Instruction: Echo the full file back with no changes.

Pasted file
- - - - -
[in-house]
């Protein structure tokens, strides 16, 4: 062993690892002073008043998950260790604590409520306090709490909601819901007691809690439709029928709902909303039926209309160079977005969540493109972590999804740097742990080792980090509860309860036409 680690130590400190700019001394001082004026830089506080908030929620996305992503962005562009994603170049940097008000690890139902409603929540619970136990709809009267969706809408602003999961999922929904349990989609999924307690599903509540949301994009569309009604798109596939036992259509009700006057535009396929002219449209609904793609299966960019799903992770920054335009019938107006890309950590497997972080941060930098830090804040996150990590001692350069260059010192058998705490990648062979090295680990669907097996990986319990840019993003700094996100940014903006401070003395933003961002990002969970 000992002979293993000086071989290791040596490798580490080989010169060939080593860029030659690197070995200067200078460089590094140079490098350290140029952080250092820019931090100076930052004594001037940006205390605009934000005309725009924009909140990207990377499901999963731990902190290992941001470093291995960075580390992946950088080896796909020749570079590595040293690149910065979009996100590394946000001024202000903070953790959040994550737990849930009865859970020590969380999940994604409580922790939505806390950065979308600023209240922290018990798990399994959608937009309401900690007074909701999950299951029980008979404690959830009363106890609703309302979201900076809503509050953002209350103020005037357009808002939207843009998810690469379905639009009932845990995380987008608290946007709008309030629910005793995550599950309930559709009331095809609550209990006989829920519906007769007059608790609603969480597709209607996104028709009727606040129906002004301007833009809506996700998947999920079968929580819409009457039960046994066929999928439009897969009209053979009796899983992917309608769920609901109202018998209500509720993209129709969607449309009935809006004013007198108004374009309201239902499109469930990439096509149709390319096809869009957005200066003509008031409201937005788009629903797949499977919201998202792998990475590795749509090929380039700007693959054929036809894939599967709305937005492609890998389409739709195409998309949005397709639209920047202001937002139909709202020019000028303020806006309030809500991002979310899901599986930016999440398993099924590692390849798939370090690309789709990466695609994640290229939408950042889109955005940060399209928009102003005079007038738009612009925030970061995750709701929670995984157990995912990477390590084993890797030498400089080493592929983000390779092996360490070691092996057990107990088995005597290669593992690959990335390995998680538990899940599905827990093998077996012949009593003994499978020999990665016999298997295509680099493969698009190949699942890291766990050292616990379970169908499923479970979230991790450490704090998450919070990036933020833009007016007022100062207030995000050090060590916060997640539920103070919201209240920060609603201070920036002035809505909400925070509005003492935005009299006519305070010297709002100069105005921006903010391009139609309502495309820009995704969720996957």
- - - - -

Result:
[in-house]
């Protein structure tokens, strides 16, 4: 062993690892002073008043998950260790604590409520306090709490909601819901007691809690439709029928709902909303039926209309160079977005969540493109972590999804740097742990080792980090509860309860036409 680690130590400190700019001394001082004026830089506080908030929620996305992503962005562009994603170049940097008000690890139902409603929540619970136990709809009267969706809408602003999961999922929904349990989609999924307690599903509540949301994009569309009604798109596939036992259509009700006057535009396929002219449209609904793609299966960019799903992770920054335009019938107006890309950590497997972080941060930098830090804040996150990590001692350069260059010192058998705490990648062979090295680990669907097996990986319990840019993003700094996100940014903006401070003395933003961002990002969970 000992002979293993000086071989290791040596490798580490080989010169060939080593860029030659690197070995200067200078460089590094140079490098350290140029952080250092820019931090100076930052004594001037940006205390605009934000005309725009924009909140990207990377499901999963731990902190290992941001470093291995960075580390992946950088080896796909020749570079590595040293690149910065979009996100590394946000001024202000903070953790959040994550737990849930009865859970020590969380999940994604409580922790939505806390950065979308600023209240922290018990798990399994959608937009309401900690007074909701999950299951029980008979404690959830009363106890609703309302979201900076809503509050953002209350103020005037357009808002939207843009998810690469379905639009009932845990995380987008608290946007709008309030629910005793995550599950309930559709009331095809609550209990006989829920519906007769007059608790609603969480597709209607996104028709009727606040129906002004301007833009809506996700998947999920079968929580819409009457039960046994066929999928439009897969009209053979009796899983992917309608769920609901109202018998209500509720993209129709969607449309009935809006004013007198108004374009309201239902499109469930990439096509149709390319096809869009957005200066003509008031409201937005788009629903797949499977919201998202792998990475590795749509090929380039700007693959054929036809894939599967709305937005492609890998389409739709195409998309949005397709639209920047202001937002139909709202020019000028303020806006309030809500991002979310899901599986930016999440398993099924590692390849798939370090690309789709990466695609994640290229939408950042889109955005940060399209928009102003005079007038738009612009925030970061995750709701929670995984157990995912990477390590084993890797030498400089080493592929983000390779092996360490070691092996057990107990088995005597290669593992690959990335390995998680538990899940599905827990093998077996012949009593003994499978020999990665016999298997295509680099493969698009190949699942890291766990050292616990379970169908499923479970979230991790450490704090998450919070990036933020833009007016007022100062207030995000050090060590916060997640539920103070919201209240920060609603201070920036002035809505909400925070509005003492935005009299006519305070010297709002100069105005921006903010391009139609309502495309820009995704969720996957």